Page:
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Doctor calls Kerry surgery for prostate cancer success
BALTIMORE -- Democratic presidential hopeful John Kerry underwent successful surgery Wednesday for an early form of prostate cancer, with his doctor saying there were no indications the disease had spread and indicating that the Massachusetts senator could be out of the hospital as early as Saturday.
"Everything looked completely contained," said Dr. Patrick Walsh, chief of urology at The Johns Hopkins Hospital. "I think he's out of the woods."
Walsh said he and Dr. Jonathan Epstein, a pathologist, closely inspected the prostate and nearby lymph nodes and tissues and found no suspicious signs that the cancer had spread beyond the gland. Results from a microscopic examination are expected in a few days.
"I'm not concerned that will show anything other than what we could see today," said Walsh, who spoke with reporters following the surgery, which lasted two hours and 14 minutes. He said no follow-up radiation treatment would be necessary.
Walsh was accompanied by Kerry's wife, Teresa Heinz Kerry, who said her husband was in good spirits. "He doesn't feel sorry for himself," she said. "He's just really grateful that this thing was found when it was."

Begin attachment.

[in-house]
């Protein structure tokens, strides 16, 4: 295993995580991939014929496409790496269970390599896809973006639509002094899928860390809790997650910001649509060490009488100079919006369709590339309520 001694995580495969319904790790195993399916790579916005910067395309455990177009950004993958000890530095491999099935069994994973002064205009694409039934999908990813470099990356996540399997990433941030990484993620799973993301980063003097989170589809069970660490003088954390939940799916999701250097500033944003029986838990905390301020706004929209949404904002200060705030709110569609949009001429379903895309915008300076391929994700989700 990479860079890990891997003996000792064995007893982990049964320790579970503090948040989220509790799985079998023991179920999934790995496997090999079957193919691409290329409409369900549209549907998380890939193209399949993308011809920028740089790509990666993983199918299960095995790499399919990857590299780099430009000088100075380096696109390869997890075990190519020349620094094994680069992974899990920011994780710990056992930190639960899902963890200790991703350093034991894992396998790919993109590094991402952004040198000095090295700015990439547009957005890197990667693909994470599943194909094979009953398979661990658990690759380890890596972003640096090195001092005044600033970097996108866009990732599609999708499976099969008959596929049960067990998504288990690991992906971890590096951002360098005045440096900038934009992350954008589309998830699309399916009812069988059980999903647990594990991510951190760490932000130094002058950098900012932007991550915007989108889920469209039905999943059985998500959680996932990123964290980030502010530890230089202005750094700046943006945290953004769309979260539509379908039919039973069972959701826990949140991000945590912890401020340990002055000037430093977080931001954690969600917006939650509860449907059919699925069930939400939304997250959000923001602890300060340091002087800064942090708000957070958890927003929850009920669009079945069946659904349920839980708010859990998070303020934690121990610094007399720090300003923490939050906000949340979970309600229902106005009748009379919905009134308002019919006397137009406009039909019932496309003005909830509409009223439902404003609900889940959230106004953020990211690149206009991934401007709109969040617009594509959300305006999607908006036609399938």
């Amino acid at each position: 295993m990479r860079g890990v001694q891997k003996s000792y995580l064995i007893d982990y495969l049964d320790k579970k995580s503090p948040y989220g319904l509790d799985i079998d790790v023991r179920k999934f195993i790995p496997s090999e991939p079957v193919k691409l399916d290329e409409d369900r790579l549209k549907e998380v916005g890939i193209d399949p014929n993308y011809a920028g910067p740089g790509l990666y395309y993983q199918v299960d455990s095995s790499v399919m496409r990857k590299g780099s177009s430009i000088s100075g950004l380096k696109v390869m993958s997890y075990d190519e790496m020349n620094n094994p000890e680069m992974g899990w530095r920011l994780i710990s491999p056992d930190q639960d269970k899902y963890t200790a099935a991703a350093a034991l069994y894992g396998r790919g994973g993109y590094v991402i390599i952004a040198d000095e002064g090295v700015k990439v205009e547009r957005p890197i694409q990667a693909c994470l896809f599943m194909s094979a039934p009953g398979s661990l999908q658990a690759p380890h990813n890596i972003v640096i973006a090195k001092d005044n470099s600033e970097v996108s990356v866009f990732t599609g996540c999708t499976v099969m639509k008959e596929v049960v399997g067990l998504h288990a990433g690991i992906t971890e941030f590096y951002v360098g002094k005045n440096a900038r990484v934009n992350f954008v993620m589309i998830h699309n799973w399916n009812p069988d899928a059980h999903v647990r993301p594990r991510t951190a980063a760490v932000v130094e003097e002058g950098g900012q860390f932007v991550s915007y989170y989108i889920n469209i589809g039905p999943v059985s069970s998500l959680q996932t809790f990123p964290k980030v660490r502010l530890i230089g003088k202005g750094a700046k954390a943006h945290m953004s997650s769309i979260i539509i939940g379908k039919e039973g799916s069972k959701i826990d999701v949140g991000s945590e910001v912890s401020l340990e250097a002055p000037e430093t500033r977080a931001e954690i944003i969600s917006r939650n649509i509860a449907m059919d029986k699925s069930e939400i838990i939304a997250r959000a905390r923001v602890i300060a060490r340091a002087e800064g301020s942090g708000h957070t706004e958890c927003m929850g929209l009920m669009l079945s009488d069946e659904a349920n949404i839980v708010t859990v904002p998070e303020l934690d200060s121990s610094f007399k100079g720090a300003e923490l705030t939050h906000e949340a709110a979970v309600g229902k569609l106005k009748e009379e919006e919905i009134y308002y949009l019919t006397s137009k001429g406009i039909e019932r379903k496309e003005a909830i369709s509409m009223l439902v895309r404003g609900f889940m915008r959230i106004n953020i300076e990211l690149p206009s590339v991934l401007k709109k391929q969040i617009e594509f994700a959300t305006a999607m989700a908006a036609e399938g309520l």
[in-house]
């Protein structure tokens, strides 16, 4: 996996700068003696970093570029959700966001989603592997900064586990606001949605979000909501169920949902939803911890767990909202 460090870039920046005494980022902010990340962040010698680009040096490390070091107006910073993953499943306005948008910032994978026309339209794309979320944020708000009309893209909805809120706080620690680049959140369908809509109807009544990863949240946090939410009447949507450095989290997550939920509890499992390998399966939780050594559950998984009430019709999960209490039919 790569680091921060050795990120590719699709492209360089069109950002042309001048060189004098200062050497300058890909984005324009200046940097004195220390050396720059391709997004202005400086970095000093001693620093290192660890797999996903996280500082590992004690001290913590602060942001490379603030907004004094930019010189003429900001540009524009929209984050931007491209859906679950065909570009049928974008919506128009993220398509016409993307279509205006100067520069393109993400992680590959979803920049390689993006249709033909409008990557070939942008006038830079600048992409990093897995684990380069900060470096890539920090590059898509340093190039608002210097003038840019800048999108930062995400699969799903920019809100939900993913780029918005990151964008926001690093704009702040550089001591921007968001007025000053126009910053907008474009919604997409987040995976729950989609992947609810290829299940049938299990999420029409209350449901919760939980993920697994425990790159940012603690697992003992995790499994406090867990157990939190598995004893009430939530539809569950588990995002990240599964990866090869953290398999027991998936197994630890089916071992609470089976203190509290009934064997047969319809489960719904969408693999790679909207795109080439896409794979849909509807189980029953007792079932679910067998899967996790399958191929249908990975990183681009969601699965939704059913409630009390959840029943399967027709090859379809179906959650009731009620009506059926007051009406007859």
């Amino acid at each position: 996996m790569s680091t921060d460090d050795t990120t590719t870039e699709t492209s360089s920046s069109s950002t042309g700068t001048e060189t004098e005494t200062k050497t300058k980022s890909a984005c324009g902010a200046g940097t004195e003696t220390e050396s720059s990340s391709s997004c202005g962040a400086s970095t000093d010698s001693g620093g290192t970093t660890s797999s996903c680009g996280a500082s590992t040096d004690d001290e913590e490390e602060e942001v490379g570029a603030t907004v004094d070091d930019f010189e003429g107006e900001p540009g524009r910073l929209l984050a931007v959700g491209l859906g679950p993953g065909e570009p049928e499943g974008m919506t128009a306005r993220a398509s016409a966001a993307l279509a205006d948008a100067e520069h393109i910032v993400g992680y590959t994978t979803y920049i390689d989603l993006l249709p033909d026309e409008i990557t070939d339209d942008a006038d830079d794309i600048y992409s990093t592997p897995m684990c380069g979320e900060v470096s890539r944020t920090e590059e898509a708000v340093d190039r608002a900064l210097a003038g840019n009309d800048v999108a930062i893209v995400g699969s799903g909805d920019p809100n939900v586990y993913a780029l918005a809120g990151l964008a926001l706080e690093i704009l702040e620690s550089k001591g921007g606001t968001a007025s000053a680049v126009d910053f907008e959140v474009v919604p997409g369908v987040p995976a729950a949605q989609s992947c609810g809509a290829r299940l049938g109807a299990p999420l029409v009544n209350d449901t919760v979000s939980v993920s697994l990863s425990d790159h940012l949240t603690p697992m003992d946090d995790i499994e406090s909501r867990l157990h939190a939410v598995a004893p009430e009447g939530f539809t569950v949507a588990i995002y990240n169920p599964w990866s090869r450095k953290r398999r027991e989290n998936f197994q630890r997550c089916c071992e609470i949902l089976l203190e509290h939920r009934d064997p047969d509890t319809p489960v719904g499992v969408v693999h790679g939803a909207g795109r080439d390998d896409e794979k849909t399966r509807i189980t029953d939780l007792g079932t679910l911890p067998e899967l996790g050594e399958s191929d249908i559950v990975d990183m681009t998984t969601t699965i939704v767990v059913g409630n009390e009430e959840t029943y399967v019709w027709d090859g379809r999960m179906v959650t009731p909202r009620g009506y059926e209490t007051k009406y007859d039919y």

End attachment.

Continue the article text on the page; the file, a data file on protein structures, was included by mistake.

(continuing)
Kerry, a decorated Vietnam War veteran, wore his military dog tags and a leather bomber jacket bearing his swiftboat platoon's patch to the hospital for good luck.
He carried a history book, joking with doctors before the surgery that, "If I read this, maybe I don't need anesthesia ... or maybe I could just read 'The New War,' " a reference to his own book on international criminal networks.
Walsh said Kerry would be walking Thursday, could resume basic tasks immediately and be on an unrestricted schedule after six weeks. Kerry was listed in good condition at the hospital late Wednesday afternoon.
The 59-year-old Kerry has vowed to return to work in a matter of days and has said the diagnosis would not derail his campaign for the Democratic nomination. Kerry has represented Massachusetts in the U.S. Senate for 18 years.
Although Kerry is intent on a quick recovery -- he is so far sticking with plans to be in California for a fund-raiser at month's end -- Walsh adopted a wait-and-see approach to when Kerry could resume the grueling travel schedule that is a part of a presidential campaign.
"We'll see if he can keep up with the schedule he wants," Walsh said. "I think we'll just use commonsense. He can't hurt anything by returning relatively early."
Kerry's surgery comes 11 months before the first votes are cast in a Democratic primary campaign that already has attracted six candidates.
Kerry, whose father died of prostate cancer at 85, was diagnosed with cancer on Christmas Eve. He said he waited until Tuesday to disclose his disease because he wanted to announce it on his own terms, after all family members had been told and when his doctor was available to answer questions.